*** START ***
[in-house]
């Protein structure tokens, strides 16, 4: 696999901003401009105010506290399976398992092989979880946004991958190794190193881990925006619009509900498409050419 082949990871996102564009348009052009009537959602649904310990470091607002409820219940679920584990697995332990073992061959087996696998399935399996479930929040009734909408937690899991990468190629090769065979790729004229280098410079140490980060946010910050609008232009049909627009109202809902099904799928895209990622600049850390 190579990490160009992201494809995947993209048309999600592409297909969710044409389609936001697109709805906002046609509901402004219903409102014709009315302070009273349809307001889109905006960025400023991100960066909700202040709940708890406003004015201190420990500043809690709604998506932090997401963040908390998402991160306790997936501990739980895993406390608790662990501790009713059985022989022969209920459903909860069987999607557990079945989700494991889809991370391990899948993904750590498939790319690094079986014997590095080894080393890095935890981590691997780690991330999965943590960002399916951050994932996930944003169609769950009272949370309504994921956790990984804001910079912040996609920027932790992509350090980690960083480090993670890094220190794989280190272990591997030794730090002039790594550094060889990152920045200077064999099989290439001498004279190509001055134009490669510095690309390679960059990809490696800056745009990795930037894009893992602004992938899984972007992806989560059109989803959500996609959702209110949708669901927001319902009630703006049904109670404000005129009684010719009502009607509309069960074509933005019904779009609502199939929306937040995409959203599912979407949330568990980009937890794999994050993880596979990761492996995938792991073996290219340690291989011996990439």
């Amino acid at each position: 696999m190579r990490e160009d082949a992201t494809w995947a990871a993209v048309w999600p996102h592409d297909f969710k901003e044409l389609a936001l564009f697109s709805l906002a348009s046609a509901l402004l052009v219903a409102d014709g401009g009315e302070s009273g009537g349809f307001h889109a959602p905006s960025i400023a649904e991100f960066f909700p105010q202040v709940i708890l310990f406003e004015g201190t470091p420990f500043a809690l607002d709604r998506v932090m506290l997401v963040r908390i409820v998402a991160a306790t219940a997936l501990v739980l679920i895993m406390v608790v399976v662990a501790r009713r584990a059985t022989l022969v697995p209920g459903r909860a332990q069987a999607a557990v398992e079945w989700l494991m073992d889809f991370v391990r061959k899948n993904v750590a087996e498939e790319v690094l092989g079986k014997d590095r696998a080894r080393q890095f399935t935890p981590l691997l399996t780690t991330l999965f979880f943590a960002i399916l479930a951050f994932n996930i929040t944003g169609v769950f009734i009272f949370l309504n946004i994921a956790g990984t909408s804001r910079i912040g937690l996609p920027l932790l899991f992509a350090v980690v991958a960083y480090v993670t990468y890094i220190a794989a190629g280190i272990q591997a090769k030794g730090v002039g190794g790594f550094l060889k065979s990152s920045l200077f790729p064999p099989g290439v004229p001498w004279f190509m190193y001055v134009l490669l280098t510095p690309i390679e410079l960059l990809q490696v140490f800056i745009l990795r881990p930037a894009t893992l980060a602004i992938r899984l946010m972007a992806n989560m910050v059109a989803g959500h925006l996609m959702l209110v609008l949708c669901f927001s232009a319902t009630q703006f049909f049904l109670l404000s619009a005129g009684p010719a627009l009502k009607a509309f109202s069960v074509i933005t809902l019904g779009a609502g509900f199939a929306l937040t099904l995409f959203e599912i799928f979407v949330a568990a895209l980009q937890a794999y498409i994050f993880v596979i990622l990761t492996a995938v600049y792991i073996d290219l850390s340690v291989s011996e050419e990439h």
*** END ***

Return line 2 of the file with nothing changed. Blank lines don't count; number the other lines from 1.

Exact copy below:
């Protein structure tokens, strides 16, 4: 696999901003401009105010506290399976398992092989979880946004991958190794190193881990925006619009509900498409050419 082949990871996102564009348009052009009537959602649904310990470091607002409820219940679920584990697995332990073992061959087996696998399935399996479930929040009734909408937690899991990468190629090769065979790729004229280098410079140490980060946010910050609008232009049909627009109202809902099904799928895209990622600049850390 190579990490160009992201494809995947993209048309999600592409297909969710044409389609936001697109709805906002046609509901402004219903409102014709009315302070009273349809307001889109905006960025400023991100960066909700202040709940708890406003004015201190420990500043809690709604998506932090997401963040908390998402991160306790997936501990739980895993406390608790662990501790009713059985022989022969209920459903909860069987999607557990079945989700494991889809991370391990899948993904750590498939790319690094079986014997590095080894080393890095935890981590691997780690991330999965943590960002399916951050994932996930944003169609769950009272949370309504994921956790990984804001910079912040996609920027932790992509350090980690960083480090993670890094220190794989280190272990591997030794730090002039790594550094060889990152920045200077064999099989290439001498004279190509001055134009490669510095690309390679960059990809490696800056745009990795930037894009893992602004992938899984972007992806989560059109989803959500996609959702209110949708669901927001319902009630703006049904109670404000005129009684010719009502009607509309069960074509933005019904779009609502199939929306937040995409959203599912979407949330568990980009937890794999994050993880596979990761492996995938792991073996290219340690291989011996990439």